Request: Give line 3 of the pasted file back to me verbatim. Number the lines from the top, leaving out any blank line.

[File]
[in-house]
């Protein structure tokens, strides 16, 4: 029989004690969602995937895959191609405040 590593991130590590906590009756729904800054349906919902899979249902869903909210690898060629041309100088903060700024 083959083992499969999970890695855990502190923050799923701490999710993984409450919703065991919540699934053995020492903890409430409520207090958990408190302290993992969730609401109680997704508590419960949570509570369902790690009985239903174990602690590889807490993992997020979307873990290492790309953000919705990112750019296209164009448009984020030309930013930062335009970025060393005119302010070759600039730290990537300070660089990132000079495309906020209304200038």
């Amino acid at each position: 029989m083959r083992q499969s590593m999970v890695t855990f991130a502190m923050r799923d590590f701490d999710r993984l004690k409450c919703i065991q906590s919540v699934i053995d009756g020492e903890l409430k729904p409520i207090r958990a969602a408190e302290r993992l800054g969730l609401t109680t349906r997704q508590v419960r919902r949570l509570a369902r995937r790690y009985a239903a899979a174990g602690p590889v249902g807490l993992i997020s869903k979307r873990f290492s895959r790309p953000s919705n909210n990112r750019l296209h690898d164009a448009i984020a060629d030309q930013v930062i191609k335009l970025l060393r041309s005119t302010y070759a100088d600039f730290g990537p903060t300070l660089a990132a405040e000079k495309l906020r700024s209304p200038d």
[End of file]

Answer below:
């Amino acid at each position: 029989m083959r083992q499969s590593m999970v890695t855990f991130a502190m923050r799923d590590f701490d999710r993984l004690k409450c919703i065991q906590s919540v699934i053995d009756g020492e903890l409430k729904p409520i207090r958990a969602a408190e302290r993992l800054g969730l609401t109680t349906r997704q508590v419960r919902r949570l509570a369902r995937r790690y009985a239903a899979a174990g602690p590889v249902g807490l993992i997020s869903k979307r873990f290492s895959r790309p953000s919705n909210n990112r750019l296209h690898d164009a448009i984020a060629d030309q930013v930062i191609k335009l970025l060393r041309s005119t302010y070759a100088d600039f730290g990537p903060t300070l660089a990132a405040e000079k495309l906020r700024s209304p200038d």